One day I saved a bunch of handkerchiefs, many of which were stuffed in the pouch on the bottom right. I think handkerchiefs are coming back into style somewhat, and I expect these to be popular at my upcoming garage sale.

A lot of this paper ephemera originates from a Furness Bermuda Line cruise. The trip in question took place in 1953, which seems to be around when the post-war cruise industry was peaking (later to be replaced by “megaship” cruising).

One day I found these two paper bags with old ponytails inside. I didn’t know what I’d do with them, but I’m drawn to save unusual items! I think there’s a market for old hair, but I don’t know what people do with it. I think it’s too old to be of much use in wigs…

Otherwise, this Labatt lamp was a fun find. It sold at auction for around 10$. I was hoping for more (local brewery stuff often does pretty well, even when it’s really kitschy) but that’s realistically about what it was worth.

I also saved a nice old Waterman fountain pen. It’s definitely an older model, probably dating to the 30s or 40s, and comes with a 14k gold nib. I haven’t had time to research it much, but I’m sure it’s worth at least 50-60$.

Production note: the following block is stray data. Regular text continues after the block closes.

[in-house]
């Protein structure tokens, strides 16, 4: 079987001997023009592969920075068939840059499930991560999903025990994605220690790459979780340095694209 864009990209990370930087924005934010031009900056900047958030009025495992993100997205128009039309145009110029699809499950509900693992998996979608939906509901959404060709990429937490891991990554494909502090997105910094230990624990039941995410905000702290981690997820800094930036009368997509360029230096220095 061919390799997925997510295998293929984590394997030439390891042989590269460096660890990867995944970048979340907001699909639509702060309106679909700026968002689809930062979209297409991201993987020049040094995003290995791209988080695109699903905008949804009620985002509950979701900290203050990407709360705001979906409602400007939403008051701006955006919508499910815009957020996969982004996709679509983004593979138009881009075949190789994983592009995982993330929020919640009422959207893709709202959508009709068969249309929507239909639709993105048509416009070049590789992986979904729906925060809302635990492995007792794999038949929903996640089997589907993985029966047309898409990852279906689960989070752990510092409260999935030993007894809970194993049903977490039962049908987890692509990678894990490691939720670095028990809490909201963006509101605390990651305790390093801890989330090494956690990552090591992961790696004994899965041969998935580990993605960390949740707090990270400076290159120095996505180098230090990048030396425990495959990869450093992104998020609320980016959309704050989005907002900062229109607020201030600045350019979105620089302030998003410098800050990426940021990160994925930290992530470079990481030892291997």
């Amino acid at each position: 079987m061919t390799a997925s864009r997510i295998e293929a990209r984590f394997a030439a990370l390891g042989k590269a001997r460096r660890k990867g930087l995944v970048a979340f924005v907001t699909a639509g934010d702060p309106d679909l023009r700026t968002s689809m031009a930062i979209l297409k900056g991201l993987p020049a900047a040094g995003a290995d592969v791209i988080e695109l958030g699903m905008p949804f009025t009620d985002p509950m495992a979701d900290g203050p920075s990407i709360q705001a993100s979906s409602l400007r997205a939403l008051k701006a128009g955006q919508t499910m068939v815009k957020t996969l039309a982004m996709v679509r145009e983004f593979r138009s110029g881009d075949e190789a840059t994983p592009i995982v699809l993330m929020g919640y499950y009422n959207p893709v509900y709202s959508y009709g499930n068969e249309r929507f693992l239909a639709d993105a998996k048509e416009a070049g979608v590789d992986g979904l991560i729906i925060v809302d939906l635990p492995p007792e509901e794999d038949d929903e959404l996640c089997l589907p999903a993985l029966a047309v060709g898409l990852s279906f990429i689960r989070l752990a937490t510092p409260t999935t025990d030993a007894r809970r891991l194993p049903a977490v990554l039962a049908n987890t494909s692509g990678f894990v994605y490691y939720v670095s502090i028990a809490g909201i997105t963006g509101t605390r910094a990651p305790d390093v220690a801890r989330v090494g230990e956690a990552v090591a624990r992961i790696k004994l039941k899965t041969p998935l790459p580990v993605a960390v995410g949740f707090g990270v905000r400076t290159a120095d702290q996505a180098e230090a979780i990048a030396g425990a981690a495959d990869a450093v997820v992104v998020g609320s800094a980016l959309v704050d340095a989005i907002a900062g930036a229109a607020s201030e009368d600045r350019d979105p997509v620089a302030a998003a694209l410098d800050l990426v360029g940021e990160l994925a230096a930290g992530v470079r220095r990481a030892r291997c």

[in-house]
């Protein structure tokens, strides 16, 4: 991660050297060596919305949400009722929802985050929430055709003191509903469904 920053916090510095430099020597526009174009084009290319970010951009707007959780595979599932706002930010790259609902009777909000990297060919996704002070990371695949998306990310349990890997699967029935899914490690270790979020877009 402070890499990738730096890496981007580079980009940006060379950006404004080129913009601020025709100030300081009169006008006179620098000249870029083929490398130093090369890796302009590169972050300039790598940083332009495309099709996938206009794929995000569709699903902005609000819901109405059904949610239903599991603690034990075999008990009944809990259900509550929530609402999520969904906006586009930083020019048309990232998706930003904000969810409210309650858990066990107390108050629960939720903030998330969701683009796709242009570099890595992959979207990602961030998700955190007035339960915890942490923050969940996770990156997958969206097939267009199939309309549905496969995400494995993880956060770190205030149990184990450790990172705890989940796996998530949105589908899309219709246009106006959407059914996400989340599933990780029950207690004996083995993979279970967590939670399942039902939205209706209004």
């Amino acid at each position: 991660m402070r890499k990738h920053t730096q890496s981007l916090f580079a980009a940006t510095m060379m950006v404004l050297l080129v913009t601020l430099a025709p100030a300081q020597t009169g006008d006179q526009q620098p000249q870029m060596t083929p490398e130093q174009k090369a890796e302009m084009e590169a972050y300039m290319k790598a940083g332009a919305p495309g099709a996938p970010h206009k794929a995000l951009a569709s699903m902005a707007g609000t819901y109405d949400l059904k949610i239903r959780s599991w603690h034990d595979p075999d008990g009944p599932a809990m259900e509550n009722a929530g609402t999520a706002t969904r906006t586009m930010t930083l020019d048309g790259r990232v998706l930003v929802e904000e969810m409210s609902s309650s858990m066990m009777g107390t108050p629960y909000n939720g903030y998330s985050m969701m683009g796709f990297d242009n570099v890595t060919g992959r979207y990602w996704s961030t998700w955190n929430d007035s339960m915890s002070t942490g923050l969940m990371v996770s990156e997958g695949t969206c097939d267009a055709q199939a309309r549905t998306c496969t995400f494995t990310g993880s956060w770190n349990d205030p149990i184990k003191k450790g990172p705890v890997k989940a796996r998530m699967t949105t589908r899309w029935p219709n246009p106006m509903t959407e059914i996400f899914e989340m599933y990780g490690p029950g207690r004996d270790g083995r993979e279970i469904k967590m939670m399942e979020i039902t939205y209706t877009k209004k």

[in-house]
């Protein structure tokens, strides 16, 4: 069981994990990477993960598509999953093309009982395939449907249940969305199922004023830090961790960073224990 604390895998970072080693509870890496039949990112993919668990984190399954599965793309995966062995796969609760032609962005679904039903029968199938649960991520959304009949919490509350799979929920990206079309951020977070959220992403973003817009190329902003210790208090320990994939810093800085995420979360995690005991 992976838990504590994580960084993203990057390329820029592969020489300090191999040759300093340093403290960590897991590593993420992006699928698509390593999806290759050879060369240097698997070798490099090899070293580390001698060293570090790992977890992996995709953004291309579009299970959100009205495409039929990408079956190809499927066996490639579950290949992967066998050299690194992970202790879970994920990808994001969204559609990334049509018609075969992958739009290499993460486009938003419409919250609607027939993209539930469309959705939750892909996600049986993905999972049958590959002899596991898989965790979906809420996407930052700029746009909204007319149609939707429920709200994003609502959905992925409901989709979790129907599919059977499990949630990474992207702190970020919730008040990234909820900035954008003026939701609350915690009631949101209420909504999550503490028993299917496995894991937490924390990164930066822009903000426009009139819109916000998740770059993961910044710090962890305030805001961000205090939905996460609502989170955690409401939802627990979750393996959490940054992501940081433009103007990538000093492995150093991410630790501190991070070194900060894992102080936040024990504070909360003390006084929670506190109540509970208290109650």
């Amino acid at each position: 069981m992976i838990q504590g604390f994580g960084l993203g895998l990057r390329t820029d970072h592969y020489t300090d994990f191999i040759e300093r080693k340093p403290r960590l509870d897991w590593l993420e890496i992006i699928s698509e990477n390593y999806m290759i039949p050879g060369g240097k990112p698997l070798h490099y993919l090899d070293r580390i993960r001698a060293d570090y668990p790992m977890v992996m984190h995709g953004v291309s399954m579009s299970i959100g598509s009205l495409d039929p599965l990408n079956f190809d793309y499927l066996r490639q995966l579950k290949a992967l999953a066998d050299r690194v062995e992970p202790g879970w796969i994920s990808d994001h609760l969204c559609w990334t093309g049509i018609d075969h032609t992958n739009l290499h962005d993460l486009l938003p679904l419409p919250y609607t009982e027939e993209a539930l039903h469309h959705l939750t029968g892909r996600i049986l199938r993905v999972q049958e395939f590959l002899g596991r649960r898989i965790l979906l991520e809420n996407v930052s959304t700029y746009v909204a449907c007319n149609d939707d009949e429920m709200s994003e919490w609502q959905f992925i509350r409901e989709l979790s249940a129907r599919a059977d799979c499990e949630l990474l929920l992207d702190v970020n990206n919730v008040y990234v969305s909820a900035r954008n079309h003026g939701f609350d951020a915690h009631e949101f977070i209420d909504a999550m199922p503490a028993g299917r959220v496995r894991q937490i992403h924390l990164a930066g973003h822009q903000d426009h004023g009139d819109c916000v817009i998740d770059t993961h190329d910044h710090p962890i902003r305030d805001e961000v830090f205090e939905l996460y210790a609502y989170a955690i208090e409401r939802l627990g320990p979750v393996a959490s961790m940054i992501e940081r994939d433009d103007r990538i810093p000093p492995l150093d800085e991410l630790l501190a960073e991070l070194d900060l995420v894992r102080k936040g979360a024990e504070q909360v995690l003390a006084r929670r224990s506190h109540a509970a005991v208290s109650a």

So, a lot of fun finds, and some with a bit of value as well. I’ll keep my eye on that spot, and if they toss anything else of note I’ll be sure to post it here.

I’m planning another garage sale for tomorrow. Most of these things will be there, as will lots of other things. I hope to clear the place out and start fresh! The address is 924 St Gregoire near Laurier Park, and I’ll probably be open from around 12 to 6 (probably a bit later too, if people keep showing up). It’s supposed to actually be hot out for the first time this year so prepare accordingly!

Links

1. Facebook page
2. My eBay listings, Sign up for eBay, Search for something you want / research something you have (I’m a member of the eBay Partner Network so I make a bit of money if you buy things [even if they’re not mine] or sign up for an account via these links)
3. Help me pay off student loan debt / Contribute to the blog
4. Follow me on Instagram